Because our smallest increment is Seconds, we will be leveraging the addseconds() function.

The parameter Interval is of type String, allowing us to parse the value into segments. We want to isolate each segment (days, hours, minutes, seconds), convert to seconds, then aggregate out results that we can leverage within the addseconds() function.

Using the split() function, we can split the string into an array given some delimiter.

For 01.12:05:02, if we use split(‘01.12:05:02’, ‘:’), our result is going to be an array: [01.12, 05, 02]

Notice that the Day and Hour parts both fell into the same index because the delimiter differs.

To capture only the Day part, we can nest the original split function inside another split function and reference a specific index of the array returned:

split(split(pipeline().parameters.interval, ‘:’)[0], ‘.’)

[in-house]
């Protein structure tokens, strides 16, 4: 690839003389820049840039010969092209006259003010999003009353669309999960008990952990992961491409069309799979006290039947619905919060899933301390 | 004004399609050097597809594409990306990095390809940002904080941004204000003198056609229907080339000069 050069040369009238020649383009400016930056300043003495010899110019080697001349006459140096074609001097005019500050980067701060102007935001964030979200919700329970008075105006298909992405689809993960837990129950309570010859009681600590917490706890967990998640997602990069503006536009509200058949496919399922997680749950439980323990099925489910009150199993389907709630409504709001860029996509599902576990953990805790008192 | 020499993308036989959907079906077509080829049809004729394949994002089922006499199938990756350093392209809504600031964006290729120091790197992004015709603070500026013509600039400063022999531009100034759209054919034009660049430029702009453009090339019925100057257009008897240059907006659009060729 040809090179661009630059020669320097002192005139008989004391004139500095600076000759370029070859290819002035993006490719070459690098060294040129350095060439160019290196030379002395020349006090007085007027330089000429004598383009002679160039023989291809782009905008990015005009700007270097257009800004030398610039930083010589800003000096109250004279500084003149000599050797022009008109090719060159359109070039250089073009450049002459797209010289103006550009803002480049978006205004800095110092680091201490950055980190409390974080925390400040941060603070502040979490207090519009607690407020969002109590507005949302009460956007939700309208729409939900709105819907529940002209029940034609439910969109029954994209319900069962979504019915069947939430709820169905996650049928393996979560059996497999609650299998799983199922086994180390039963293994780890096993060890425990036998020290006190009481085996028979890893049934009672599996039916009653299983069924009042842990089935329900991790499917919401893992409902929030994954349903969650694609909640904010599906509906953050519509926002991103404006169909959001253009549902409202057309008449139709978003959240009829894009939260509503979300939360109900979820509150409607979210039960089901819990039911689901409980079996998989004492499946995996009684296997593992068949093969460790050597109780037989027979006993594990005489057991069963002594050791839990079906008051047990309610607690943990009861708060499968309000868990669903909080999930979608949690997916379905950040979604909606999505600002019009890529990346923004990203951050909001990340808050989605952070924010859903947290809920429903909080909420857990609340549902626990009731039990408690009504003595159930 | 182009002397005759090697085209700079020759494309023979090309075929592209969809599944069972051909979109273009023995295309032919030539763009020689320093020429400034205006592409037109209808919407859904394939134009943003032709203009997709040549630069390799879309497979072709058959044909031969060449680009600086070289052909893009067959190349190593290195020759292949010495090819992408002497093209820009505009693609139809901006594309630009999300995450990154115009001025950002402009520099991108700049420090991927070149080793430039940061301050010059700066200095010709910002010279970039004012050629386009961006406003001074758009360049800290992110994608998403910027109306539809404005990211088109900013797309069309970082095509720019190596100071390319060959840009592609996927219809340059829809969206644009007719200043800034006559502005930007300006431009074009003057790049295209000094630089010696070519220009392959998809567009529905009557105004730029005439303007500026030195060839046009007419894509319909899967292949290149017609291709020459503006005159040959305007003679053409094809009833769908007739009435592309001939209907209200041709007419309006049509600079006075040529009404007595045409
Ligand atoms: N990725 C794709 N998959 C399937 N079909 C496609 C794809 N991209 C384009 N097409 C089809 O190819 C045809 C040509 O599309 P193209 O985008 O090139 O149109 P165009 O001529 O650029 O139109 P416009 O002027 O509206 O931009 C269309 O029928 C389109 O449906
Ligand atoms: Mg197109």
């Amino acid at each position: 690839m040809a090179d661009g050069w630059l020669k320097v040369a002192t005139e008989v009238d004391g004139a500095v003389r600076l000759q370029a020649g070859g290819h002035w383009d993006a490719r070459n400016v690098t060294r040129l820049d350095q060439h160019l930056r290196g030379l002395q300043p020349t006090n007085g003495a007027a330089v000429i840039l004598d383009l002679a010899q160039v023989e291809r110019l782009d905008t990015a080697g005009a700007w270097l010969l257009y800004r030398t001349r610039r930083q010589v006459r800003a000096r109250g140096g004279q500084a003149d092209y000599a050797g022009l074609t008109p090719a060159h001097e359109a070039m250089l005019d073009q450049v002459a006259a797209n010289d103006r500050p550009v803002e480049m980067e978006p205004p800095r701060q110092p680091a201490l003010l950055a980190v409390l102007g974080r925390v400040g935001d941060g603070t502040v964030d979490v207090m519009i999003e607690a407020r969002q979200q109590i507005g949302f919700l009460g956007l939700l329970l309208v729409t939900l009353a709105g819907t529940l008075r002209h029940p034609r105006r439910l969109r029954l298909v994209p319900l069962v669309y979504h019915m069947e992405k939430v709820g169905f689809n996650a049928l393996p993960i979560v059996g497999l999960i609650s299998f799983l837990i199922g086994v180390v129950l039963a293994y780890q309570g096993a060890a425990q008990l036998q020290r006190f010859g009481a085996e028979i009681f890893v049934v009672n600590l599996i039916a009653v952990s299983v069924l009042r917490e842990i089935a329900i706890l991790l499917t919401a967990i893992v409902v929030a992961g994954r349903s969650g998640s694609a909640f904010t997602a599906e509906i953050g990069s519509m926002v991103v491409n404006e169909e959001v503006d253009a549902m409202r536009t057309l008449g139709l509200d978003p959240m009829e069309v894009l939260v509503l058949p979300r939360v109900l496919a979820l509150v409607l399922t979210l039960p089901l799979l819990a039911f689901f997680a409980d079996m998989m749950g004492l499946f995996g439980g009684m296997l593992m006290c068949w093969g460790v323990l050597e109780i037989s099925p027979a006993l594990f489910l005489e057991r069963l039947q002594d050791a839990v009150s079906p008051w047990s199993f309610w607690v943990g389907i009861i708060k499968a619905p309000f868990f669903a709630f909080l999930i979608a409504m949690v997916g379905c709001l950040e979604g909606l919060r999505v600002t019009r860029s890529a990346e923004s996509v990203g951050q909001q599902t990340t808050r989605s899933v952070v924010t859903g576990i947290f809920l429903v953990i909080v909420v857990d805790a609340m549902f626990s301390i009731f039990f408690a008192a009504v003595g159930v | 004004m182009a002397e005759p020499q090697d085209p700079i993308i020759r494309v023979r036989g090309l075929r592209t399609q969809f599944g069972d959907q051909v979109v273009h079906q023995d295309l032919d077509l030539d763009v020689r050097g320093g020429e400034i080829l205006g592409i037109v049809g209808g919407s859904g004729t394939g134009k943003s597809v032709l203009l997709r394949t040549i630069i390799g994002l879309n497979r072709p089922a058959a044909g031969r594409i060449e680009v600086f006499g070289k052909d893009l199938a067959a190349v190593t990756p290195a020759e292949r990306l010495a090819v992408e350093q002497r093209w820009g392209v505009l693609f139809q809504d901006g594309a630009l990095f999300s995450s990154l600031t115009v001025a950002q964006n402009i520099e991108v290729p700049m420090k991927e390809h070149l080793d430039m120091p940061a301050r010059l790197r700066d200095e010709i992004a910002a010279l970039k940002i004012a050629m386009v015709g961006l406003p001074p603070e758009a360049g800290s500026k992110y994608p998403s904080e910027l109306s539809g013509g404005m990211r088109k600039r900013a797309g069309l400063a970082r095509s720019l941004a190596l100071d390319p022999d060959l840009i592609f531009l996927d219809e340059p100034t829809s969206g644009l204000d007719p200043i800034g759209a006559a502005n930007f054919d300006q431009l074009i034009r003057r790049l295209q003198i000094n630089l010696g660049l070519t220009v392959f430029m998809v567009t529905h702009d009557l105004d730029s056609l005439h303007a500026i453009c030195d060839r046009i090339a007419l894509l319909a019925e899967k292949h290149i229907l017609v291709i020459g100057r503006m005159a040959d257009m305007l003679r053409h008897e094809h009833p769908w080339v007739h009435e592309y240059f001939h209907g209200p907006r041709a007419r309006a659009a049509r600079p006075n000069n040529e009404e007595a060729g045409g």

Returning only the Day part: 01.

Another challenge is the leading 0 as we will need the values to be of type integers.

Using the function, startswith() we can nest this logic inside an if() condition function that will check if the value starts with 0. If it does, then we will leverage the substring() function to return only the second index (non-zero) of that string.

@if(

startswith(

split(split(pipeline().parameters.interval, ':')[0], '.')[0]

, '0')

, substring(

split(split(pipeline().parameters.interval, ':')[0], '.')[0]

, 1

, 1

),

split(split(pipeline().parameters.interval, ':')[0], '.')[0]

)

Given: pipeline().parameters.interval = 01.12:05:02

The Output: 1

Now that we know how to parse the Interval into the respective parts, we want to take each part and multiple by the number of seconds within each.

1 Day = 86400 Seconds

1 Hour = 3600 Seconds

1 Minute = 60 Seconds

1 Second = 1 Second